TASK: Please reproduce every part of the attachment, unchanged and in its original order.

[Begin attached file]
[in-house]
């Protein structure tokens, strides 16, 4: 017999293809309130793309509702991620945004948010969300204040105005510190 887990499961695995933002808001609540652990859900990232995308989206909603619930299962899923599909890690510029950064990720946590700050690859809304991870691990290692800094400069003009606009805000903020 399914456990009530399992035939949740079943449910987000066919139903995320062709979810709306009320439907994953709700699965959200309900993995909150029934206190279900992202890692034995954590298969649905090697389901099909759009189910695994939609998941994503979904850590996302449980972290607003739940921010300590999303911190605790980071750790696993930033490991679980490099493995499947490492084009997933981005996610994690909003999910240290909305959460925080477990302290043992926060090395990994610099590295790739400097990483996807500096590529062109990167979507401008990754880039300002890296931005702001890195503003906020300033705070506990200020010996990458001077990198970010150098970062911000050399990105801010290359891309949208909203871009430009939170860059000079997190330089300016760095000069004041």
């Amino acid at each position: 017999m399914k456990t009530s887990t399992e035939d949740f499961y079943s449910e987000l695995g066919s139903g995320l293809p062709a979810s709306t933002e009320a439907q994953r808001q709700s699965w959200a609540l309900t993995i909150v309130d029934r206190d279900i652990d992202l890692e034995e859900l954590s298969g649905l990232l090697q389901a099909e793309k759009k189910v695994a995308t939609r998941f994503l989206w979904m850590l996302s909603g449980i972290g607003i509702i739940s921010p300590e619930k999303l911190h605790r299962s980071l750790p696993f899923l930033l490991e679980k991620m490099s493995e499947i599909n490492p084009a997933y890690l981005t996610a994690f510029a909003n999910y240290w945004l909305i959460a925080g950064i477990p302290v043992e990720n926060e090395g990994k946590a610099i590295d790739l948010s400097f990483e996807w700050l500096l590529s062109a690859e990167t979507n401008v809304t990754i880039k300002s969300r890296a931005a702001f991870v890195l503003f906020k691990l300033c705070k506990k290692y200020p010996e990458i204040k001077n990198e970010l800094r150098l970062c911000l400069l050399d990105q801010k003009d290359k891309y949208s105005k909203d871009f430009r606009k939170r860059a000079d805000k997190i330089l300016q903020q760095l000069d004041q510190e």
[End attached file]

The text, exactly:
[in-house]
């Protein structure tokens, strides 16, 4: 017999293809309130793309509702991620945004948010969300204040105005510190 887990499961695995933002808001609540652990859900990232995308989206909603619930299962899923599909890690510029950064990720946590700050690859809304991870691990290692800094400069003009606009805000903020 399914456990009530399992035939949740079943449910987000066919139903995320062709979810709306009320439907994953709700699965959200309900993995909150029934206190279900992202890692034995954590298969649905090697389901099909759009189910695994939609998941994503979904850590996302449980972290607003739940921010300590999303911190605790980071750790696993930033490991679980490099493995499947490492084009997933981005996610994690909003999910240290909305959460925080477990302290043992926060090395990994610099590295790739400097990483996807500096590529062109990167979507401008990754880039300002890296931005702001890195503003906020300033705070506990200020010996990458001077990198970010150098970062911000050399990105801010290359891309949208909203871009430009939170860059000079997190330089300016760095000069004041």
């Amino acid at each position: 017999m399914k456990t009530s887990t399992e035939d949740f499961y079943s449910e987000l695995g066919s139903g995320l293809p062709a979810s709306t933002e009320a439907q994953r808001q709700s699965w959200a609540l309900t993995i909150v309130d029934r206190d279900i652990d992202l890692e034995e859900l954590s298969g649905l990232l090697q389901a099909e793309k759009k189910v695994a995308t939609r998941f994503l989206w979904m850590l996302s909603g449980i972290g607003i509702i739940s921010p300590e619930k999303l911190h605790r299962s980071l750790p696993f899923l930033l490991e679980k991620m490099s493995e499947i599909n490492p084009a997933y890690l981005t996610a994690f510029a909003n999910y240290w945004l909305i959460a925080g950064i477990p302290v043992e990720n926060e090395g990994k946590a610099i590295d790739l948010s400097f990483e996807w700050l500096l590529s062109a690859e990167t979507n401008v809304t990754i880039k300002s969300r890296a931005a702001f991870v890195l503003f906020k691990l300033c705070k506990k290692y200020p010996e990458i204040k001077n990198e970010l800094r150098l970062c911000l400069l050399d990105q801010k003009d290359k891309y949208s105005k909203d871009f430009r606009k939170r860059a000079d805000k997190i330089l300016q903020q760095l000069d004041q510190e």